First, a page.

Automatic module names

David M. Lloyd david.lloyd at
Fri Feb 3 16:54:49 UTC 2017

On 02/03/2017 09:40 AM, Alan Bateman wrote:
> On 03/02/2017 11:44, Robert Scholte wrote:
>> Hi Nicolai,
>> let's consider that my project depends on the following dependencies:
>> and com.acme:library:2.3.1, both unnamed.
>> I somehow want to have them both as requirements:
>> module M.N {
>>   requires static library; //
>>   requires library; // com.acme:library
>> }
>> How can I define that the 'requires static library' should be mapped
>> to on the modulepath, while 'requires library'
>> should be mapped to com.acme:library:2.3.1
>> One ugly solution would be:
>>   requires static library containing;
>>   requires library containing acme.AnotherClass;
>> We should really wonder if ease-of-transition is worth the minefield
>> we're creating with the introduction of automodules. IMHO all options
>> we're trying to add to keep automodules will only over-complicate
>> things, not even being sure if all edges are covered.
> I think automatic modules are critical to migration, otherwise things
> move at the pace of the slowest project (which might be 0km/h in case of
> unmaintained projects). A lot of the discussion here has been on the
> naming but automatic modules but the other important benefit of
> automatic modules is that they support bridging to the class path.

I still believe this conclusion is based on a false assumption, or 
rather a pair of them: the assumption that users will generally wish to 
distribute a module as a direct artifact of their build in any cases but 
the most proprietary, and the assumption that modularizing a project is 
something that is done when that project is compiled rather than when it 
is distributed.  All evidence seems to indicate that these assumptions 
are completely unfounded.

Using tooling to migrate to a modularized environment is not only a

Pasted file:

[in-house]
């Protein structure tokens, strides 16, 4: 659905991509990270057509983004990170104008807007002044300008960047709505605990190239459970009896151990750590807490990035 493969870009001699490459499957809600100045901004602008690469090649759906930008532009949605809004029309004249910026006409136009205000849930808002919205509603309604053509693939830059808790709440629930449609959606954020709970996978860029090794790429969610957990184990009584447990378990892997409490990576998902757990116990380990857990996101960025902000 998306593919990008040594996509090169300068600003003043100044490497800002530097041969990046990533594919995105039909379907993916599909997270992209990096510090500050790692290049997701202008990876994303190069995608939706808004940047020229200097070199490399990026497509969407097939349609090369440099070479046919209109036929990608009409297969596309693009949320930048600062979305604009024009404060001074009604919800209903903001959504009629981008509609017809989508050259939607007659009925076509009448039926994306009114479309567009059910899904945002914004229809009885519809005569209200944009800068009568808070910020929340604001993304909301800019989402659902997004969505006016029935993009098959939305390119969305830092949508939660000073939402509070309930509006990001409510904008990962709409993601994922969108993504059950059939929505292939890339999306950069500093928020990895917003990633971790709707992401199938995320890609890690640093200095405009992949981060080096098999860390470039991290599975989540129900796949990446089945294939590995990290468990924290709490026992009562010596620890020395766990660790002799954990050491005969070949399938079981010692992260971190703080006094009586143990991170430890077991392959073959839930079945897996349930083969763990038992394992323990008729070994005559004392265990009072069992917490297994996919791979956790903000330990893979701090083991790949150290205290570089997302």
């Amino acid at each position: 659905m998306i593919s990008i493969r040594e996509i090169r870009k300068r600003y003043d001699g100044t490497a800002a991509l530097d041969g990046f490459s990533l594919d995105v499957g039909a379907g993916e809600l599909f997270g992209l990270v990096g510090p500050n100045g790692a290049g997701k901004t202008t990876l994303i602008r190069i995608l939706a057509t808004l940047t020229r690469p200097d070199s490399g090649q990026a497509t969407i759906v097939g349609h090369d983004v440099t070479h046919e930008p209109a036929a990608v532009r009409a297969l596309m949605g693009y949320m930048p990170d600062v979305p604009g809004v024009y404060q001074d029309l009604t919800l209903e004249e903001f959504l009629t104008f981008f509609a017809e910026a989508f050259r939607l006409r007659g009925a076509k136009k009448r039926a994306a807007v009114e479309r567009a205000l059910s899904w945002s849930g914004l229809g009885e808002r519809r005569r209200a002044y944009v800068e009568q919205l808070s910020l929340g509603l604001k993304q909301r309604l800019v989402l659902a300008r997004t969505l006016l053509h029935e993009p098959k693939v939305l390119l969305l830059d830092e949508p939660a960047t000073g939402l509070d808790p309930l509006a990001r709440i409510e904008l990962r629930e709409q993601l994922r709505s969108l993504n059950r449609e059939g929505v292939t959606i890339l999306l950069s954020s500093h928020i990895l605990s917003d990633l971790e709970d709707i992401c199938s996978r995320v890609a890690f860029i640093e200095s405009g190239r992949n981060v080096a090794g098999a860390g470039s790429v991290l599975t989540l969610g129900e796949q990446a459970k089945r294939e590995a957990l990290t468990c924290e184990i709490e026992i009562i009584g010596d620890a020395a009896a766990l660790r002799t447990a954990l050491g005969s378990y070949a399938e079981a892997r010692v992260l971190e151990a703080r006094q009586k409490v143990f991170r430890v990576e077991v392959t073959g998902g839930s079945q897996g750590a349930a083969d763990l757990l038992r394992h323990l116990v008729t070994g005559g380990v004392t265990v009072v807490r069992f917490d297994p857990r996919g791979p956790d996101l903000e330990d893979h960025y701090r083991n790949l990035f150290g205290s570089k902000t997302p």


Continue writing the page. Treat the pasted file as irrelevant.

perfectly reasonable alternative, but is very, *very* likely to be quite 
close to the standard build/distribute workflow coming out the gate and 
onward for many years.  Maven and Gradle essentially dominate the world 
of Java project building.  They (and their supporting utilities) already 
take on most if not all distribution tasks: customizing MANIFEST.MF and 
service files, bundling local and even remote resources, source and 
bytecode translation, annotation processing, customized packaging, etc. 
It seems inevitable that such tools will also be used build module 
distributions, performing resolution and wiring tasks on large groups of 
artifacts at a time and producing a module set or even an image at 
output, as a final step before CI and/or distribution.  I cannot 
conceive of any other sane workflow unless as I said your environment is 
highly proprietary (neither consuming nor producing artifacts that are 
ever shared with anyone else nor shared across distibution-wide 
versions) and/or highly constrained (to a very small number of modules 
or using very rigid (and probably brittle) rules for artifact sharing). 
Note that in these cases, most if not all of the value proposition of 
modularity is already lost.

> As regards the example naming clash then these two projects might
> already get complaints over their poor choice of artifacts, esp. when
> artifacts for both projects are in same directory (say where someone
> distributes with all JAR files in a `lib` directory).


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